The strengths and weakness of presentation
Strengths
The presentation skills of each individual in the group were sufficient in that we all maintained a fair level of eye contact and an appropriate use of language throughout. We also maintained a very good pace and I became aware of my strong expressive voice and powerful eye contact. The presentation was also well organised and we had memorised what we had included in the presentation so there was little need to script read. Overall, the presentation was well delivered and organised in an a clear concise manner that allowed the reader to easily identify the advantages and disadvantages of LLPs.
Weaknesses
In conducting the presentation I felt that I lacked the ability to put my audience at ease because of the lack of clarity that existed in the presentation. Better preparation would have rectified this, yet because of the complexities that existed within the group it was extremely difficult to prepare as well as we should have done. Furthermore, although I had the ability to explain the different concepts of LLPs clearly, I was unable to answer the question that was put to me at the end of the presentation appropriately. As a result, it is evident that further reading on the topic would have been beneficial as it would have enhanced my knowledge and understanding of LLPs and would have provided me with the ability to answer any questions that were put to me. The tone of my voice could also have been a little more varied and I could have had greater confidence in the subject matter. More preparation would have resolved this as well as further collaboration with the other group members. In addition, we also had a lack of skill when it came to using PowerPoint and so it would have been better if we had got ourselves familiar with the software before making the presentation.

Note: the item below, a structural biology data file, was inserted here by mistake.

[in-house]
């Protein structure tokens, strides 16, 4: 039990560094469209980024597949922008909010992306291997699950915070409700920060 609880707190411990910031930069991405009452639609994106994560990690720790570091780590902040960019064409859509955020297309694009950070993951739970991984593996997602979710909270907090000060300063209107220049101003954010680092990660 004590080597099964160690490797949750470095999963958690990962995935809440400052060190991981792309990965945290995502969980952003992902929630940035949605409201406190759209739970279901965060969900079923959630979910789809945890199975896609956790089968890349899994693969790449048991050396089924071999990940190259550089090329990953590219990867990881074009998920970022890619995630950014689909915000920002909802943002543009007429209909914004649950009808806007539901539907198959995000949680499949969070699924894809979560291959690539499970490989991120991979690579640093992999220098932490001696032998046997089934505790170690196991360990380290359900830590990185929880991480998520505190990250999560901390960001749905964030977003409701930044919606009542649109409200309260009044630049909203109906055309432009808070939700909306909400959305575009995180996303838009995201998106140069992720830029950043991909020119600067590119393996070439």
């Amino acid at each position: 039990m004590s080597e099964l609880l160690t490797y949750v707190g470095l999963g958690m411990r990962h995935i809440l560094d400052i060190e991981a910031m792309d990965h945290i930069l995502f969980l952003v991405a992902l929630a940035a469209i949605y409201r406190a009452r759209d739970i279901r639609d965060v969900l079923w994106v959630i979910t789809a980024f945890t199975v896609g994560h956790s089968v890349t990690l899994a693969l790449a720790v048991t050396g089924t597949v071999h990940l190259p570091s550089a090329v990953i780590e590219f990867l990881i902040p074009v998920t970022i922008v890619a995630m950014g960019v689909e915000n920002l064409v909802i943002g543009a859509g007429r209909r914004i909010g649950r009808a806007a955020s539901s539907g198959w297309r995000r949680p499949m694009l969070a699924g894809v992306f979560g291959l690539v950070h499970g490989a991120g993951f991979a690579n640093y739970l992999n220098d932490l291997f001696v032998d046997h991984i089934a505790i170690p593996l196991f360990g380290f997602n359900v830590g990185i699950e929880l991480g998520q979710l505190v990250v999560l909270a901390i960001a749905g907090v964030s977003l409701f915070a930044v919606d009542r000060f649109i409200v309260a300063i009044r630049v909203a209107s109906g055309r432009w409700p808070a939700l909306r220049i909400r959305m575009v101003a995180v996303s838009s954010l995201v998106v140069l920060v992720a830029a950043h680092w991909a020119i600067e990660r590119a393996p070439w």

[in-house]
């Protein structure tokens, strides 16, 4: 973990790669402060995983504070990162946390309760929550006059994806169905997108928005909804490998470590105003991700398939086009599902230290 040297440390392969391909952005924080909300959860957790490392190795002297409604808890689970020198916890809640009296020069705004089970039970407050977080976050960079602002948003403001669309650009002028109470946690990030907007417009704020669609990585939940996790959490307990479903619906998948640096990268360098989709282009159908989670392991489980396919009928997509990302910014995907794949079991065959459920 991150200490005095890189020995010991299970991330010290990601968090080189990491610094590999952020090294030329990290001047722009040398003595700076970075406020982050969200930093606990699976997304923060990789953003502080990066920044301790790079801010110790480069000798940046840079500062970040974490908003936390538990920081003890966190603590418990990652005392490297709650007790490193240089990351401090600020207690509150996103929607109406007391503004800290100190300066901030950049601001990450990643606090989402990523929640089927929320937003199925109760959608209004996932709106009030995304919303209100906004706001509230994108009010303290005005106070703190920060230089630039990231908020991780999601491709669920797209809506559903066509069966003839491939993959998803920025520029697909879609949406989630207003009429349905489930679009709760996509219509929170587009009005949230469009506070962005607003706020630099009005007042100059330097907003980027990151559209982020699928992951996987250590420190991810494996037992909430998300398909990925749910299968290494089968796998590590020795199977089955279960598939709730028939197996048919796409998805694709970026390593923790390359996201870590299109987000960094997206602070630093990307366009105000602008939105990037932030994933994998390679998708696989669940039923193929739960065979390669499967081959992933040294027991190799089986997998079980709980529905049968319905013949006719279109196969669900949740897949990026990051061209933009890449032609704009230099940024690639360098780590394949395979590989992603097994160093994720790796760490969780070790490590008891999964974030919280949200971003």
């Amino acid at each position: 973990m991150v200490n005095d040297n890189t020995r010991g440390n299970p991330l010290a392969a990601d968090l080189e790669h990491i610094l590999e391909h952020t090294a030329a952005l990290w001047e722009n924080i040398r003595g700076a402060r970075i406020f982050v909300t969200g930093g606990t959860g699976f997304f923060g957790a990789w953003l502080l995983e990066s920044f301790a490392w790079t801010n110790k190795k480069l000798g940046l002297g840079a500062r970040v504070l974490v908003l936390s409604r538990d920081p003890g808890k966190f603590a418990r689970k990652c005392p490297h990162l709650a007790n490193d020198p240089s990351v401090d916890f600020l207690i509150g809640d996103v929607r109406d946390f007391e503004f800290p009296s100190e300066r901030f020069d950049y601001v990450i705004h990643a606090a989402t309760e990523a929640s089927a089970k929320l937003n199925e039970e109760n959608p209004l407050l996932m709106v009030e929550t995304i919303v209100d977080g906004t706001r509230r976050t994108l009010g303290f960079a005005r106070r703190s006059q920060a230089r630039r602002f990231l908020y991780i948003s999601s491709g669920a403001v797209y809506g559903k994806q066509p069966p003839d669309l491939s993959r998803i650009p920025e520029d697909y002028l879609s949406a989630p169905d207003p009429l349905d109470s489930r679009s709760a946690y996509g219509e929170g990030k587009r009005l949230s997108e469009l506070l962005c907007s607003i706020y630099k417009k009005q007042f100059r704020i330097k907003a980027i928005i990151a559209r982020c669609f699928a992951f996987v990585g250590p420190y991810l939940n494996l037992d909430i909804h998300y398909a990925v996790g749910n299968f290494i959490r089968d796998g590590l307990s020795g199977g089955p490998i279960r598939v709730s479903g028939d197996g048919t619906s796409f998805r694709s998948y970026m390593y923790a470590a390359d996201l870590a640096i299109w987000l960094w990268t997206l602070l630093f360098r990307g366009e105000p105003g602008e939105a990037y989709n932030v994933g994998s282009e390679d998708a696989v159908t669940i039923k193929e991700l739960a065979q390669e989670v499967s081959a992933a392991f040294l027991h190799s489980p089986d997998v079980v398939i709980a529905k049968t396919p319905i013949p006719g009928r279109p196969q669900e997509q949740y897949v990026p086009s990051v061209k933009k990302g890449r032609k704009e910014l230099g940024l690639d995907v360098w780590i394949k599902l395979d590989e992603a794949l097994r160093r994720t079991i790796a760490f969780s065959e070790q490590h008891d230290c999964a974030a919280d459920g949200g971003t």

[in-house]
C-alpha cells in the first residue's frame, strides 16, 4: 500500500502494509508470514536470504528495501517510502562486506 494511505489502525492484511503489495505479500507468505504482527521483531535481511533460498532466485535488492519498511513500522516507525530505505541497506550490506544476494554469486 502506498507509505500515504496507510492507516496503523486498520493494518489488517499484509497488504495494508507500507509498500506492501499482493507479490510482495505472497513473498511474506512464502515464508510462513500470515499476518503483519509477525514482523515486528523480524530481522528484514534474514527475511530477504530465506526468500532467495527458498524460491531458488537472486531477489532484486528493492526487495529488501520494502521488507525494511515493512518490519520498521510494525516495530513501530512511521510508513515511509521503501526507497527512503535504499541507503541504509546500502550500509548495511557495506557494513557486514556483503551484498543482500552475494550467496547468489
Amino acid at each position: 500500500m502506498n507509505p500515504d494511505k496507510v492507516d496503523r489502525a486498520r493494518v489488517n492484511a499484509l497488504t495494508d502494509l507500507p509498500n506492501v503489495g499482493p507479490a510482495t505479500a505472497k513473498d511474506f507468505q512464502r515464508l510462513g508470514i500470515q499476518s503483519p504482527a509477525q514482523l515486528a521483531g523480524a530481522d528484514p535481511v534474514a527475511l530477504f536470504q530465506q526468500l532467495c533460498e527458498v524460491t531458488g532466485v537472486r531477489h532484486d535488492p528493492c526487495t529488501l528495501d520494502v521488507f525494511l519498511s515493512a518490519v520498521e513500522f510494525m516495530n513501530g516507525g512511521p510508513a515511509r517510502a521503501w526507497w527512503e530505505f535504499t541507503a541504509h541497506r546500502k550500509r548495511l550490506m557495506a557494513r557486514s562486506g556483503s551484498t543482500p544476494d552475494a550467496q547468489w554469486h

How any weaknesses can be overcome in the future?
Whilst there were certain parts that appeared to be satisfactory, such as the appropriate level of eye contact and use of language, it has become evident that my presentation lacked any clarity. As such, I will ensure that future presentations will be a lot more clear and concise. This can be achieved through preparation and ensuring that greater efforts are made to communicate with the group. Preparation and practice would also allow me to answer questions from the audience with greater confidence and I would have a better understanding of the topic (Marathe, 2007, p. 7). I would also practice the tone of my voice in order to ensure that more variance was provided throughout. In relation to the use of PowerPoint, I would ensure that I am fully aware of how the software works so that difficulties do not arise during the actual presentation.
What you learnt about teamwork and oral presentation skills